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Never Started Over (Pi 3B)

  • Hello, I originally created my Retropie build on a Raspberry Pi 3B in summer of 2016, and I have never once started over. I have always updated the components frequently via "Retropie Setup."

    Is there any harm in this? Should I be concerned without any problems (as of yet)?

    Is there any way to "audit" the files to ensure everything is as it should be?

  • Global Moderator

    Occasionally, bugs or regressions creep in with newer versions of the software included, but they're usually fixed if reported - either upstream or through RetroPie directly. If you've never encountered one so far, they you're probably not been affected by such bugs or they've been fixed along the way between your updates.

    Do you have any problems with your system ? If not, then it's probably ok, given you've updated regularly and if you kept the configuration modifications to a minimum. I don't know of any way to 'audit' an installation apart from maybe watch for errors in the system logs or any errors popping up in the Runcommand window or Emulationstation logs.

  • @mitu thank you for the reassurance, I spent quite a long time building this up to what I wanted it to be. No I have not seen anything out of the ordinary when using my setup. Yes it is rather basic in terms of customization. Anyway, if there were a way to run a "file verification" as seen on programs like Steam that would be cool. As always, backing up my files would be a safe bet.

    Where would any logs be that would contain some errors? I would gladly extract them and post here in case anyone would notice a red flag. I am just nervous to spend this many months on my project and have some underlying errors cause a brick.

  • @GreenHawk84 said in Never Started Over (Pi 3B):

    As always, backing up my files would be a safe bet.


    Where would any logs be that would contain some errors?

    Well, you could check dmesg (command) or /var/log/syslog (text file) and look for suspicious messages. But without some or more Linux knowledge, I doubt that it will tell you anything useful.

    As for errors regarding Retropie-related software, others are better suited to answer that than me. As a rule of thumb however, I would say that as long as you don't experience problems, you shouldn't be too paranoid about possible errors.

  • Global Moderator

    @GreenHawk84 As a 'file verification' option, you could run something similar to 'checkdisk' in Windows/Dos to verify the integrity of the file system itself. It's done using fsck (see here on how to trigger this at boot). But, Linux will run a fsck automatically if the filesystem hasn't been properly unmounted, so if you haven't got any problems so far and you cleanly shutdown your Pi, then I don't expect a forced check would discover anything.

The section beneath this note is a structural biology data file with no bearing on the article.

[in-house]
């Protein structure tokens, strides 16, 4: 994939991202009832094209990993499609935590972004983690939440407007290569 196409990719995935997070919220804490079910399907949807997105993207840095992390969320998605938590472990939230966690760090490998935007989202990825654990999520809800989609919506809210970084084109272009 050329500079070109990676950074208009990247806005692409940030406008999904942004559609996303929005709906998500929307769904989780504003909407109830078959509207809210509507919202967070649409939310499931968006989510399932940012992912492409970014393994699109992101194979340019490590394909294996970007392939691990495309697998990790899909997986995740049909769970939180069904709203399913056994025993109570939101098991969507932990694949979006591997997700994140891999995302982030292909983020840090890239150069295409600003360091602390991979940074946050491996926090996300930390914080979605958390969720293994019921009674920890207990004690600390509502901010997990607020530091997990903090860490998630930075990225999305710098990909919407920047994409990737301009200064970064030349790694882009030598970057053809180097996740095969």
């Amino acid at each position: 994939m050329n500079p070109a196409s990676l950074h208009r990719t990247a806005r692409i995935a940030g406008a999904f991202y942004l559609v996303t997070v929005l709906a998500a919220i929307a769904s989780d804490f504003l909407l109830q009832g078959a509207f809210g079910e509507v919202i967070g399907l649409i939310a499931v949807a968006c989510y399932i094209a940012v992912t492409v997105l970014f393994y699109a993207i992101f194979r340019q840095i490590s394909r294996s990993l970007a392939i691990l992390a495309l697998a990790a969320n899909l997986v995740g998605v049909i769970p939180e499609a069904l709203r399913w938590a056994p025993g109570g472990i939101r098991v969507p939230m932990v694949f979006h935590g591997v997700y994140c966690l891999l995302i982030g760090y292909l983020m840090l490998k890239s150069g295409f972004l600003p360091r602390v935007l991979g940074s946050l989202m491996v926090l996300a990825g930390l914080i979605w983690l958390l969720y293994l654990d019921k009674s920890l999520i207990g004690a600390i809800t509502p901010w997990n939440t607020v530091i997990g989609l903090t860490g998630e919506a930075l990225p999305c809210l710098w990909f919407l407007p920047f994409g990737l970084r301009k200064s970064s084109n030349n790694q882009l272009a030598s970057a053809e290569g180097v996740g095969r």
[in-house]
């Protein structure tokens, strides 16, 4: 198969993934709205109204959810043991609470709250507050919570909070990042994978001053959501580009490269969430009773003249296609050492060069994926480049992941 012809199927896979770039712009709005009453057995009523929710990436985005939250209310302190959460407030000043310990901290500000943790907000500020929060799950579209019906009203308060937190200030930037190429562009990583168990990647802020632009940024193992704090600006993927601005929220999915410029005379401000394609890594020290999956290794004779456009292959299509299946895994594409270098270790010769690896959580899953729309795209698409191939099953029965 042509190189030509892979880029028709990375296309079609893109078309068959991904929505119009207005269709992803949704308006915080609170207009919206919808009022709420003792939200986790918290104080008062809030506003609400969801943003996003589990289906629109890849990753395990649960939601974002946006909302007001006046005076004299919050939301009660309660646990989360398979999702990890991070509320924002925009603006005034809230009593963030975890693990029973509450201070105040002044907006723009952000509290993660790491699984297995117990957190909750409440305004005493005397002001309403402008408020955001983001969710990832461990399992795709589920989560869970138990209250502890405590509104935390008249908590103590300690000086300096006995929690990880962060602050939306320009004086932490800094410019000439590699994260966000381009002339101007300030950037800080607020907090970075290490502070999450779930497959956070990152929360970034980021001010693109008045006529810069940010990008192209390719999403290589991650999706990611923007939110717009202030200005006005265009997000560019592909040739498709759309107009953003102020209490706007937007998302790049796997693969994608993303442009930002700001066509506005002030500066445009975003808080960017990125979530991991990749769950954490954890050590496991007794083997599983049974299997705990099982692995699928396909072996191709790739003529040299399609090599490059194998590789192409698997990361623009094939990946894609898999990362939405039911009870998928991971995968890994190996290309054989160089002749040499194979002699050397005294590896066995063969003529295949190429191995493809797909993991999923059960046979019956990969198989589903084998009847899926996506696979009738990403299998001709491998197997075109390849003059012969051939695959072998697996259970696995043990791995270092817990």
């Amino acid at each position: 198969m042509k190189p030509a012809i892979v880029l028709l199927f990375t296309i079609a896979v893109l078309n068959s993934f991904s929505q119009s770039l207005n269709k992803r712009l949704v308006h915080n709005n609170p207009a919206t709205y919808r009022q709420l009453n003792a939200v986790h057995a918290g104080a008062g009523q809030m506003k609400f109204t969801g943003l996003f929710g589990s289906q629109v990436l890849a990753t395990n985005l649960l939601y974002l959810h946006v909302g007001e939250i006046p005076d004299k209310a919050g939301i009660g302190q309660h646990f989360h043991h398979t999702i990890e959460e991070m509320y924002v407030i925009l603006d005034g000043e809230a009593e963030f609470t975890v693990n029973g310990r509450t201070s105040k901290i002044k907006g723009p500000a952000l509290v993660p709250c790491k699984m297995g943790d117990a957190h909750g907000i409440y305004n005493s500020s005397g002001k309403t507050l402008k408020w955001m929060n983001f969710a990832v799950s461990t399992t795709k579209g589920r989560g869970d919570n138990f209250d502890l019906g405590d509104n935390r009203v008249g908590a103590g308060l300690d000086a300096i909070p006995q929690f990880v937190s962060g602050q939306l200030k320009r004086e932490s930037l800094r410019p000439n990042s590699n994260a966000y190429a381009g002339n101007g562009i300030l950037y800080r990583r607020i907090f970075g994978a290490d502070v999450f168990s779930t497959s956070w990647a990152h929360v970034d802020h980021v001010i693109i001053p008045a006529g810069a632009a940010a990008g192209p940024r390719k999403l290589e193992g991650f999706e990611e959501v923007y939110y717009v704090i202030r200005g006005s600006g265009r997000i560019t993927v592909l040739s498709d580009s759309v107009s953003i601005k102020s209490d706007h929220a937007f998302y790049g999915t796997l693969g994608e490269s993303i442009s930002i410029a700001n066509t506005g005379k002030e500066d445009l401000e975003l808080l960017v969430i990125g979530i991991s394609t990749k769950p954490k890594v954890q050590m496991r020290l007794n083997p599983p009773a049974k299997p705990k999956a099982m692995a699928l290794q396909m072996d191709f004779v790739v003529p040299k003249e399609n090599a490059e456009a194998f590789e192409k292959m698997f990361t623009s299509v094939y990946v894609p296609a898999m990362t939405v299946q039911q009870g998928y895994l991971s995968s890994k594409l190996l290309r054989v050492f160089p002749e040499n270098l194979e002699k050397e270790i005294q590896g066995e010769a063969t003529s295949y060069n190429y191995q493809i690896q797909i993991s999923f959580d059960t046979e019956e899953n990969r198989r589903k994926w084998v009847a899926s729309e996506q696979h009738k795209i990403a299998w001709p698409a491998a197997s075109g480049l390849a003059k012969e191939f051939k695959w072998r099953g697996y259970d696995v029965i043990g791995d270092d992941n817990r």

You haven't mentioned any details of your setup - one recommendation to increase reliability is to use an external USB stick for ROMs (and associated artwork), this way you can easily back them up and decrease the usage on your SD card.

    As @Clyde said, if you haven't got any noticeable problems, you shouldn't be too worried about this and have a backup created once in a while.

  • @Clyde said in Never Started Over (Pi 3B):

    Well, you could check dmesg (command)

    One quick addition in case you want to do that: The output of dmesg is rather long and will scroll out of sight for the most part. To see all of it, you can do one of the following:

    1. Display its output in the text viewer less:
    dmesg | less

    You can navigate within less with the cursor and pgup/down keys, search it with / and exit it with q,

    1. Redirect its output into a text file:
    dmesg > dmesg.txt

    The file dmesg.txt will be placed in the current directory (e.g. /home/pi directly after a login). Again, you can view it with less:

    less dmesg.txt

    Just my matutinal Linux lecture for random people on the net. 😉

  • @GreenHawk84 I'd definitely back things up every now and then (I do it more or less once a month, but it's more because of my lack of availability than anything else), and keep at least two historical backups (in case you backup something that's already broken, you can always revert to a previous safe backup).

    I don't update packages nor emulators unless I need to - if it's working and there's nothing new that I really need there, then I don't risk breaking things. The latest thing I've wanted to update for (but still didn't) was several months back when RetroArch launched the lookahead features to reduce input lag. That's one of the key things I'd be looking for. Still, then you read that the latest RA and lr-fbalpha can cause slight frame drops on CPS3 games in certain setups and you struggle to revert those changes if needed.

    So, my preference: unless there's a meaningful new feature for you or a critical security patch, I'd stay with what you have that's working for you.

    Also, I am a big supporter of keeping the ROMs in a USB drive and the OS in the SD Card. Easier to backup, transfer roms, and also to set up fresh in a worst case scenario.

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